Video

    Video Chocolate Lovers Get a Sweet History Lesson

    Observed in many countries around the world, Valentine’s Day is sometimes celebrated with chocolate festivals. But at a festival near Washington, the visitors experience a bit more than a sugar rush. They go on a sweet journey through history. VOA’s June Soh takes us to the festival.
    Video

    Video 'Smart' Bandages Could Heal Wounds More Quickly

    Simple bandages are usually seen as the first line of attack in healing small to moderate wounds and burns. But scientists say new synthetic materials with embedded microsensors could turn bandages into a much more valuable tool for emergency physicians. VOA’s George Putic reports.
    Video

    Video Bhutanese Refugees in New Hampshire Closely Watching Primary Election

    They fled their country and lived in refugee camps in neighboring Nepal for decades before being resettled in the northeastern U.S. state of New Hampshire -- now the focus of the U.S. presidential contest. VOA correspondent Aru Pande spoke with members of the Bhutanese community, including new American citizens, about the campaign and the strong anti-immigrant rhetoric of some of the candidates.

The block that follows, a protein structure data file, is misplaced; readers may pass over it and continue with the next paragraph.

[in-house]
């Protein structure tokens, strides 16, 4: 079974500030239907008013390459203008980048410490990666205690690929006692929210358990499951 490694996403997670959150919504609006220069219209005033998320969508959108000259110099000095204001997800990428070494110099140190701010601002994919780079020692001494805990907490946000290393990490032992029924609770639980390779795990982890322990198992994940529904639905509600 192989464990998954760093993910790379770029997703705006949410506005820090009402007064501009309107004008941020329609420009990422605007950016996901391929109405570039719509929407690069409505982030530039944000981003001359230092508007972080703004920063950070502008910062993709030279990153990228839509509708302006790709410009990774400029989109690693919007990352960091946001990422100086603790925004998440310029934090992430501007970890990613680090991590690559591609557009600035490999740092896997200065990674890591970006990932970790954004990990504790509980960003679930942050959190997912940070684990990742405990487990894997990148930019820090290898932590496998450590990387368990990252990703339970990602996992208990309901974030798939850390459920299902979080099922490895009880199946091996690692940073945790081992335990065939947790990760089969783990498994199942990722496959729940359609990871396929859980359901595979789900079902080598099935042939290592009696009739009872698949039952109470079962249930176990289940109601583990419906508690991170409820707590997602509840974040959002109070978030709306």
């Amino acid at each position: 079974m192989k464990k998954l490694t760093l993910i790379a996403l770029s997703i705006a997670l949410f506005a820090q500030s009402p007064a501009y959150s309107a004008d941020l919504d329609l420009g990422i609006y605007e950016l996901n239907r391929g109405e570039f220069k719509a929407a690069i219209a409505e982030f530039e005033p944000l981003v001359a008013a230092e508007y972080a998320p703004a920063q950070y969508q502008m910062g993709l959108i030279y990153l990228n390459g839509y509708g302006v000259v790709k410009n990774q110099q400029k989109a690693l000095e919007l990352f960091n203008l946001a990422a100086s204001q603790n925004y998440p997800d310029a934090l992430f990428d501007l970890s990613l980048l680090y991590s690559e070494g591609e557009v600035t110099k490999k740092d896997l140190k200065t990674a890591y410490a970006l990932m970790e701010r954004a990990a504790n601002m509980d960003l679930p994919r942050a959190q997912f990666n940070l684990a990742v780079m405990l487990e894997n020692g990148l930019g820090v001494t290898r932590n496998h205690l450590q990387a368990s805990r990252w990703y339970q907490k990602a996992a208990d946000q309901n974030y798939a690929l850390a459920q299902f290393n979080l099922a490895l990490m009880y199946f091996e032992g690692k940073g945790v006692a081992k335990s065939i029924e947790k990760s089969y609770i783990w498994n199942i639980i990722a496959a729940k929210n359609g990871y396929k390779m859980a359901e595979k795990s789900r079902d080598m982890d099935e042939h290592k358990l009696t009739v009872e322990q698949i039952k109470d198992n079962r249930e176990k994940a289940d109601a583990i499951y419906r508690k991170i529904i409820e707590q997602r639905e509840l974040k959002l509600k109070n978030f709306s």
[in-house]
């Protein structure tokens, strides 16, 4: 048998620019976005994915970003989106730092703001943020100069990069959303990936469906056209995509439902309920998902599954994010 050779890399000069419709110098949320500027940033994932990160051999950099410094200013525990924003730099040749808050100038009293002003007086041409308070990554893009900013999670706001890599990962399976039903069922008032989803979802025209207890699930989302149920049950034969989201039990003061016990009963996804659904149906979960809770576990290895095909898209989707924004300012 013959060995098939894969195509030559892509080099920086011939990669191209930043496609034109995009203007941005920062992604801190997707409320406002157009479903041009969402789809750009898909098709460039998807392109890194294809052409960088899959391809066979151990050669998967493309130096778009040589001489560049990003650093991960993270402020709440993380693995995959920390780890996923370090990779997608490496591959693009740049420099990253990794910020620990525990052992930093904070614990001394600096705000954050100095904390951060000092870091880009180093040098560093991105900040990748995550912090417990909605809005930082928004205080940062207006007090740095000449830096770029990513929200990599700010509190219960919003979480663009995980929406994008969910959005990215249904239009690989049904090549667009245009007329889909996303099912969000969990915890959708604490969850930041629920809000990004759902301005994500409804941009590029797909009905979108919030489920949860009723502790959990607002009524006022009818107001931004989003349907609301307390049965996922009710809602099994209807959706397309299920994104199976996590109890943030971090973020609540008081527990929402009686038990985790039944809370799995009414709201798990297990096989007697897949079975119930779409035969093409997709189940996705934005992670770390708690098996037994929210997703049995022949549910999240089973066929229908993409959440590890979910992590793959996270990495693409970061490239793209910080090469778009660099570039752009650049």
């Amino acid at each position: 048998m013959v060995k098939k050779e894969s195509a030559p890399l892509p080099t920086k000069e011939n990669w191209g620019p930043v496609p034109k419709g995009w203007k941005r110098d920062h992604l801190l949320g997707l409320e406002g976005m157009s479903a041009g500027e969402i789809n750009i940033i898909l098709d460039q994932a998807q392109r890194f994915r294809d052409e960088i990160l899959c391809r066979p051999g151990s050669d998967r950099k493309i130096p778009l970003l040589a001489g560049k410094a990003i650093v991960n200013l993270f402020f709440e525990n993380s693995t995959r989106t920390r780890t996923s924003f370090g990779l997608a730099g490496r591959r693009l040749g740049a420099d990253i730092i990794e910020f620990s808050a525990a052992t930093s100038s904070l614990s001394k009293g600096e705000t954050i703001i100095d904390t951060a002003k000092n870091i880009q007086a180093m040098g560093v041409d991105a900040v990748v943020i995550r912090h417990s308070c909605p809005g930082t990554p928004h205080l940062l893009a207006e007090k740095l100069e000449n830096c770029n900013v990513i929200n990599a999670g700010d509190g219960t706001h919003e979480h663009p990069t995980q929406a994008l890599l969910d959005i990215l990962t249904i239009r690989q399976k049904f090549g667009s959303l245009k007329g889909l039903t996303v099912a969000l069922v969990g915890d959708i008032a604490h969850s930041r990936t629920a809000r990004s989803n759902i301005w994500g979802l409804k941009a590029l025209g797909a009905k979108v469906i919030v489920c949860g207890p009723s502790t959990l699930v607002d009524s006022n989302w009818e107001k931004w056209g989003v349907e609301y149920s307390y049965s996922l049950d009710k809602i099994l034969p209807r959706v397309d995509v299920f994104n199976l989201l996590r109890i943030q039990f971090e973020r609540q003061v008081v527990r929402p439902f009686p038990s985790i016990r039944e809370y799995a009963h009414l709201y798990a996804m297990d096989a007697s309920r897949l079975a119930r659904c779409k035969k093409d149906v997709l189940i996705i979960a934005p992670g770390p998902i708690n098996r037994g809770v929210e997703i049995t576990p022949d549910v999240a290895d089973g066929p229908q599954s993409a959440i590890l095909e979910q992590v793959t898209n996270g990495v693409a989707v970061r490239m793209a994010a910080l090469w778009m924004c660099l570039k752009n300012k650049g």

Video

    Video Researchers Use 3-D Printer to Produce Transplantable Body Parts

    Human organ transplants have become fairly common around the world in the past few decades. Researchers at various universities are coordinating their efforts to find solutions -- including teams at the University of Pennsylvania and Rice University in Houston that are experimenting with a 3-D printer -- to make blood vessels and other structures for implant. As VOA’s Greg Flakus reports from Houston, they are also using these artificial body parts to seek ways of defeating cancerous tumors.
    Video

    Video Helping the Blind 'See' Great Art

    There are 285 million blind and visually impaired people in the world who are unable to enjoy visual art at a museum. One New York photographer is trying to fix this situation by making tangible copies of the world’s masterpieces. VOA correspondent Victoria Kupchinetsky was there as visually impaired people got a feel for great art. Joy Wagner narrates her report.
    Video

    Video Sanders, Clinton Battle for Young Democratic Vote